Natural Ocurring Carbon Binding Microbes
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A Spoon Full Of Salt
Consuming salt, sodium chloride is demonstrably associated with increased blood pressure, but the effect is small, roughly a half teaspoon raises your blood pressure by 2mm (for reference, the recommended daily intake is approximately two teaspoons) And hypertension, in its turn has been associated with cardiovascular disease. So for many, there is a chain of causality where reducing salt reduces hypertension, and that reduction subsequently reduces cardiovascular disease. While seeming logical new evidence demonstrates that logic to be flawed.
The Current Research
The Lancet report utilizes data from the Prospective Urban Rural Epidemiology (PURE – have to love those acronyms) study, involving 168,000 adults, age 35-70, in 664 global urban and rural communities, representing low, middle and high-income countries
In addition to the usual demographics and health information, a standardized measure of the excretion of sodium and potassium in the urine was used as a surrogate marker for sodium and potassium intake. The study focuses on those adults without known cardiovascular disease upon entry to the study who were followed for a mean of 8 years. 100,000 individuals across 369 of these communities represent the sample contributing to the results of sodium and high blood pressure; about 82% of those individuals across 255 communities contributed to the findings concerning cardiovascular outcomes.
Let me pause for a moment to point out, that the study replicates the relationship between sodium and blood pressure, but it is not a linear relationship as expressing the results as a 3mm increase/g of increased daily sodium suggests. The relationship is more J shaped – physiologic in the mid-range, pathologic in the extremes. Here is what they found about sodium intake and cardiovascular events.
What have we learned?
While the study did replicate the findings that sodium has a limited impact upon blood pressure, it demonstrated no real association of sodium with cardiovascular outcomes singly or when lumped together as a composite score, as many studies do. And the only outcome to be associated with sodium intake, stroke, has a stronger linkage to high blood pressure than the other cardiovascular risks; and in any case, the effects were limited to the population ingesting the highest levels of salt.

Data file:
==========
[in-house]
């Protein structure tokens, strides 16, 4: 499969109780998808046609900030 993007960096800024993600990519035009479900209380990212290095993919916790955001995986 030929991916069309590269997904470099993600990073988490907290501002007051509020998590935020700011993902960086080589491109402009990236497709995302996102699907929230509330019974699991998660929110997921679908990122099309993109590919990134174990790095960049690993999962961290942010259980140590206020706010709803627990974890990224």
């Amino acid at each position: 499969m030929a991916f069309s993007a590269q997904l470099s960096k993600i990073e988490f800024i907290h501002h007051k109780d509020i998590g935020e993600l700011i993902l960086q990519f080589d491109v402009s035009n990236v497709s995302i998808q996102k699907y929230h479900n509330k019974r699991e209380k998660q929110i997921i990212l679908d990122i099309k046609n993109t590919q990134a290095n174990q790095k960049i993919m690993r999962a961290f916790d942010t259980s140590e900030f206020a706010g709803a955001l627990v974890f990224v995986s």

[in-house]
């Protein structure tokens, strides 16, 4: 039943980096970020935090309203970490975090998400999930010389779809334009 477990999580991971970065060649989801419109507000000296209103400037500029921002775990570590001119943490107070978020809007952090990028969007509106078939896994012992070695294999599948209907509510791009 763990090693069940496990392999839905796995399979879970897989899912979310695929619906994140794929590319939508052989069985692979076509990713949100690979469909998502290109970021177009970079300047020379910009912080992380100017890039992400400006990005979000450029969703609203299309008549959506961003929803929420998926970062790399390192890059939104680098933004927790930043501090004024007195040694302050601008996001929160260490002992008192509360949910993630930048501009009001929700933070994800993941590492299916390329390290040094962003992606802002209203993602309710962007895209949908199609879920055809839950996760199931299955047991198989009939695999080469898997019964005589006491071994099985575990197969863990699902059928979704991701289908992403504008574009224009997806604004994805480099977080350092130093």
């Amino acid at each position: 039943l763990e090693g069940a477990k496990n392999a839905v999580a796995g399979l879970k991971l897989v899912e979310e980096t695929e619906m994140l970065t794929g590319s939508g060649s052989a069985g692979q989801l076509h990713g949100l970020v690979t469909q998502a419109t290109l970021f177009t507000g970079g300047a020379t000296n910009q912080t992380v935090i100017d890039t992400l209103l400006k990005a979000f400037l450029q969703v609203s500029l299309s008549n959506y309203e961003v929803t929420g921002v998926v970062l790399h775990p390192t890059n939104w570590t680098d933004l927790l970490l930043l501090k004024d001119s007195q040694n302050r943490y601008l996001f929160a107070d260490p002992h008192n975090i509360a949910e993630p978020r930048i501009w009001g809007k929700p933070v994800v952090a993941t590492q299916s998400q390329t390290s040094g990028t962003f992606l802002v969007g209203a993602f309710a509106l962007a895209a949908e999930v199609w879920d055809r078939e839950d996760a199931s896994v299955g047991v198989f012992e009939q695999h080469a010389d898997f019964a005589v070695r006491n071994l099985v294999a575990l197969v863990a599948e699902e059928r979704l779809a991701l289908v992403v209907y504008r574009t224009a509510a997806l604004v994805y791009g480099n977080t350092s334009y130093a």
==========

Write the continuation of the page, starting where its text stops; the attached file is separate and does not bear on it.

The findings of potassium can be interpreted in one of two ways. To those connecting dots directly, potassium is exerting a protective effect, and we should set recommended daily minimum requirements. But for those who are a bit freer in their linkages note that potassium is found in no small measure in fruits and vegetables, in which case potassium may well be a marker for a better diet rather than a protective agent.
This brings us to that J shaped curve, a curve that reflects a deleterious effect of sodium intake only in the extremes, too little and too much – as the authors point out “…the expected relationship between an essential nutrient and health.”
Are current guidelines treat the effect of sodium in our diet as linear identifying thresholds and cut-offs. But our physiologic response, that J-shaped curve, emphasizes a range of moderation with concern only in the extremes. Certainly, the data from this study suggests that our current threshold is too stringent, but that may be of little consequence since no studies are showing the efficacy of our guidelines impacting our sodium intake or subsequent health.
Our health involves so many interacting variables that it is foolish to believe that any study, including this one, reveals “the” cause and answer. It is more foolish to set policy based on studies ignoring our physiology. It continues to be true, “everything in moderation.” And moderation remains a slippery concept, let alone number.
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